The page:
Bobo Figure – Elephant – Burkina Faso
20th century. Cm. 7,0 high x cm. 11,0 width (2.76″ x 4.33″); Gr. 177,2 (6.25 oz.).
Lost-wax casting. The mold is destroyed every time; every object is a unique piece.
The Bobo are a Mande ethnic group living primarily in Burkina Faso, with some living north in Mali.
The Bobo lineage is the fundamental social building-block. The Bobo are an inherently decentralized group of people. The concept of placing political power in the hands of an individual is foreign to the Bobo. Each village is organized according to the relationship among individual patriline. The lineage unites all descendants of a common ancestor, called the wakoma, a word whose stem, wa-, is a contraction of the Bobo word for house wasa. The Bobo lineage comprises the people who live in a common house. The head of a lineage is called the wakoma or father of the lineage. He may also be called the sapro, which is the term for ancestors. As among other peoples in Burkina, each clan has a totem, so that when a Bobo introduces himself he gives his given name, then his clan name, followed by the totem that he respects.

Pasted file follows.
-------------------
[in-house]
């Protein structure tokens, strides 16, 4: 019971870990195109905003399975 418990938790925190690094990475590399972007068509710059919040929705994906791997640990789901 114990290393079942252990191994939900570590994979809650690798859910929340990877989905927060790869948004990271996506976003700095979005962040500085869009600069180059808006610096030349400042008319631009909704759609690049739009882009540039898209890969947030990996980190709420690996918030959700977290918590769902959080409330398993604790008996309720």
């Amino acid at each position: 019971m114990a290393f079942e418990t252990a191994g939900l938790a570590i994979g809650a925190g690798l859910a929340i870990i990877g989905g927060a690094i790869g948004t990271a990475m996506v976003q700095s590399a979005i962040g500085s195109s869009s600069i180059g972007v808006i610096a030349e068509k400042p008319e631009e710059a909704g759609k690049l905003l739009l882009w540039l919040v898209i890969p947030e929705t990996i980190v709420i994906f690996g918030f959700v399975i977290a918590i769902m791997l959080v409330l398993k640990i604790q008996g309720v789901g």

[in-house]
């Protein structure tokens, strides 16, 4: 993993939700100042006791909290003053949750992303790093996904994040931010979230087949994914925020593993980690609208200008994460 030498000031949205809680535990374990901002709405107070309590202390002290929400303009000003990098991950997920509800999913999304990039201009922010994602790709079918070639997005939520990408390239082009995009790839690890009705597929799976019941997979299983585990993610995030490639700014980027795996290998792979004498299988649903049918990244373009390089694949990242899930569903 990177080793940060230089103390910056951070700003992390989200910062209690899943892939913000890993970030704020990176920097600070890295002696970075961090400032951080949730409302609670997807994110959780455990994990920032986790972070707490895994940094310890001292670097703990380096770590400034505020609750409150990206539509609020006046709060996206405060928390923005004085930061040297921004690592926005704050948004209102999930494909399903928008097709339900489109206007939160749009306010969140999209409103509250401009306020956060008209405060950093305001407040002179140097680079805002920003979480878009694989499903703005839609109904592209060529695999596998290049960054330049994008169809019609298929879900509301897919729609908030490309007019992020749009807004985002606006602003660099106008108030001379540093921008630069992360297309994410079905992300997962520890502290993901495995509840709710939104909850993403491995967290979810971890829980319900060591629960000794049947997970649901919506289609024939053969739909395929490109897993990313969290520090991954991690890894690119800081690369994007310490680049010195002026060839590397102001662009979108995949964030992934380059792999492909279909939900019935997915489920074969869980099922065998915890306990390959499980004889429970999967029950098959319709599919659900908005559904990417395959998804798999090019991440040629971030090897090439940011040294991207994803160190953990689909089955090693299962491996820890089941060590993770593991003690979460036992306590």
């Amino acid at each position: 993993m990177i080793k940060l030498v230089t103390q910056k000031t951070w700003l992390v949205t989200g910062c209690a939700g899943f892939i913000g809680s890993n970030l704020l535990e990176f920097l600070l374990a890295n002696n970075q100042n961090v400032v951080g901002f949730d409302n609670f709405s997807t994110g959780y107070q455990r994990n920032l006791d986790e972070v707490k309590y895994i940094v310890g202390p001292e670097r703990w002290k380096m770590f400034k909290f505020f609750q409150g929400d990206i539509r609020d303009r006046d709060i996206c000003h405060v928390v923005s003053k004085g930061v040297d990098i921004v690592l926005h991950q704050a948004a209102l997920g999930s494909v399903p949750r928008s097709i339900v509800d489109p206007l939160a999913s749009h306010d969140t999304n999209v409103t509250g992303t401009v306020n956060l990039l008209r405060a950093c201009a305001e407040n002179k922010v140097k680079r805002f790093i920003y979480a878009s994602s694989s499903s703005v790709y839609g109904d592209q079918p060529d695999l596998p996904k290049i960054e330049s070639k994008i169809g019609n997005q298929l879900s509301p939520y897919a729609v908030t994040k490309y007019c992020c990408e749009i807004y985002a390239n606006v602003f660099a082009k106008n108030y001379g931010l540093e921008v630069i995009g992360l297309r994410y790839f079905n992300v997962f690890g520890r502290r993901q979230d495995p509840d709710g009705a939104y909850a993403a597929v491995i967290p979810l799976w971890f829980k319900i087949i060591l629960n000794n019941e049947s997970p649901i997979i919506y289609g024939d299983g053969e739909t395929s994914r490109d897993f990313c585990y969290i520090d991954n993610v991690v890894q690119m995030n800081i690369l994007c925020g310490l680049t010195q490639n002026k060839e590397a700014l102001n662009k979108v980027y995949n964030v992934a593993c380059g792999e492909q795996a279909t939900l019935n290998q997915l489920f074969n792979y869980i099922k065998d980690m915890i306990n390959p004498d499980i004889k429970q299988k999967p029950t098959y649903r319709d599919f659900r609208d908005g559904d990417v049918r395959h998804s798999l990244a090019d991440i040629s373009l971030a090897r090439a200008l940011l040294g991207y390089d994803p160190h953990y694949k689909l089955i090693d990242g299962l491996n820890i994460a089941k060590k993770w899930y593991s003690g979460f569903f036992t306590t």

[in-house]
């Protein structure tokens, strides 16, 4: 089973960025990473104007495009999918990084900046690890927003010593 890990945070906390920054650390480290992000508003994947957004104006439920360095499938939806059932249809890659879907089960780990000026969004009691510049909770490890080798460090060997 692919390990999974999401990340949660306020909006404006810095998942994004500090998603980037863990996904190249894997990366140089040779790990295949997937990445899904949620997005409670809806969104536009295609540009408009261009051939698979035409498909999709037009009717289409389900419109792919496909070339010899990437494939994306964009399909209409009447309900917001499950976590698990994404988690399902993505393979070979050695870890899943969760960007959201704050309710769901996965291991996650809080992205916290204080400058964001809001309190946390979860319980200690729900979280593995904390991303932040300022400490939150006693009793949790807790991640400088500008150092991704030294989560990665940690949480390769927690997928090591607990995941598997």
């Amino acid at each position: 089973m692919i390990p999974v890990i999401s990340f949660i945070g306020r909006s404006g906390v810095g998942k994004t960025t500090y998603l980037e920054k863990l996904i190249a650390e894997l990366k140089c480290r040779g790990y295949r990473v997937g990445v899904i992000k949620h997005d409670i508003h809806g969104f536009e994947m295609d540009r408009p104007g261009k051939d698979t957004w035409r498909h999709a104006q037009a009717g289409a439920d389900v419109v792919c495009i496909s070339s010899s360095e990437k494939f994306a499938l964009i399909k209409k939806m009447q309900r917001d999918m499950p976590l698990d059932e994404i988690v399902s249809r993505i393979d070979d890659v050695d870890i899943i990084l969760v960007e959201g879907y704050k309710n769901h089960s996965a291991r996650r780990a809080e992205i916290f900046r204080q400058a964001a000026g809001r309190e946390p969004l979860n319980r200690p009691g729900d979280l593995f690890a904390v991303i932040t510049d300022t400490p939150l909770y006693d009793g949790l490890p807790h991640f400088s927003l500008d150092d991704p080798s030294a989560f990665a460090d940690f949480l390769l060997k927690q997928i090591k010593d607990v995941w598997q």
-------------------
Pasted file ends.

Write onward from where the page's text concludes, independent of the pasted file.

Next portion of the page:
The creator god is called Wuro. He cannot be described and is not represented by sculptures. Bobo cosmogony describes the creation of the world by Wuro and the ordering of his creations. He is responsible for the ordering of all things in the world into opposing pairs: man/spirits, male/female, village/bush, culture/nature and so on. The balances between forces as they were created by Wuro are precarious, and it is easy for men to throw the forces out of balance. Farming, for instance, can unbalance the precarious equilibrium between culture/nature and village/bush when the crops are gathered in the bush and brought into the village. For the Bobo people there are two important epochs. The time of Wuro, when the universe was created and the historical time, when Wuro gave man his son Dwo.
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